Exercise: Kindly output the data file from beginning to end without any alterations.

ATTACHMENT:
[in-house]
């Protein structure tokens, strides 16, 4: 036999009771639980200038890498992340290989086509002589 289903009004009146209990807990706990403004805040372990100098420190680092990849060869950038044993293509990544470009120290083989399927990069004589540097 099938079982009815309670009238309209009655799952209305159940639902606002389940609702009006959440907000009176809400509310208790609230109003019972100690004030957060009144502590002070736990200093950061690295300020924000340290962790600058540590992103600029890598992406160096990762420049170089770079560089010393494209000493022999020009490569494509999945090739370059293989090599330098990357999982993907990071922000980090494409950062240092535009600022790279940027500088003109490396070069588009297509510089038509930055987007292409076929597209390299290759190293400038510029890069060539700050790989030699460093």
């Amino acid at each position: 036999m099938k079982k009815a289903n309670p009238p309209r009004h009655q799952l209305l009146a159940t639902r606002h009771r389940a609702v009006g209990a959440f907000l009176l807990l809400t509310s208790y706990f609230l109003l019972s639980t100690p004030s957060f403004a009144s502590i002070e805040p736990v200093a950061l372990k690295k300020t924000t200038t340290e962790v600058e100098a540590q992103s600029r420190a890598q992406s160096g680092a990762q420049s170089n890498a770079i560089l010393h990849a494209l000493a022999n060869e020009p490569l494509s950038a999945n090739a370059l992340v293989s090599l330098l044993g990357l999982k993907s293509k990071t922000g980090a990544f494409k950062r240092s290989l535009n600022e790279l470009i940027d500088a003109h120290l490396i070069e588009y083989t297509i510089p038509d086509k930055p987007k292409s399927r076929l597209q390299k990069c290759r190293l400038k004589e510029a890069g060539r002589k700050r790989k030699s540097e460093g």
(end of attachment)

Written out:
[in-house]
């Protein structure tokens, strides 16, 4: 036999009771639980200038890498992340290989086509002589 289903009004009146209990807990706990403004805040372990100098420190680092990849060869950038044993293509990544470009120290083989399927990069004589540097 099938079982009815309670009238309209009655799952209305159940639902606002389940609702009006959440907000009176809400509310208790609230109003019972100690004030957060009144502590002070736990200093950061690295300020924000340290962790600058540590992103600029890598992406160096990762420049170089770079560089010393494209000493022999020009490569494509999945090739370059293989090599330098990357999982993907990071922000980090494409950062240092535009600022790279940027500088003109490396070069588009297509510089038509930055987007292409076929597209390299290759190293400038510029890069060539700050790989030699460093």
């Amino acid at each position: 036999m099938k079982k009815a289903n309670p009238p309209r009004h009655q799952l209305l009146a159940t639902r606002h009771r389940a609702v009006g209990a959440f907000l009176l807990l809400t509310s208790y706990f609230l109003l019972s639980t100690p004030s957060f403004a009144s502590i002070e805040p736990v200093a950061l372990k690295k300020t924000t200038t340290e962790v600058e100098a540590q992103s600029r420190a890598q992406s160096g680092a990762q420049s170089n890498a770079i560089l010393h990849a494209l000493a022999n060869e020009p490569l494509s950038a999945n090739a370059l992340v293989s090599l330098l044993g990357l999982k993907s293509k990071t922000g980090a990544f494409k950062r240092s290989l535009n600022e790279l470009i940027d500088a003109h120290l490396i070069e588009y083989t297509i510089p038509d086509k930055p987007k292409s399927r076929l597209q390299k990069c290759r190293l400038k004589e510029a890069g060539r002589k700050r790989k030699s540097e460093g």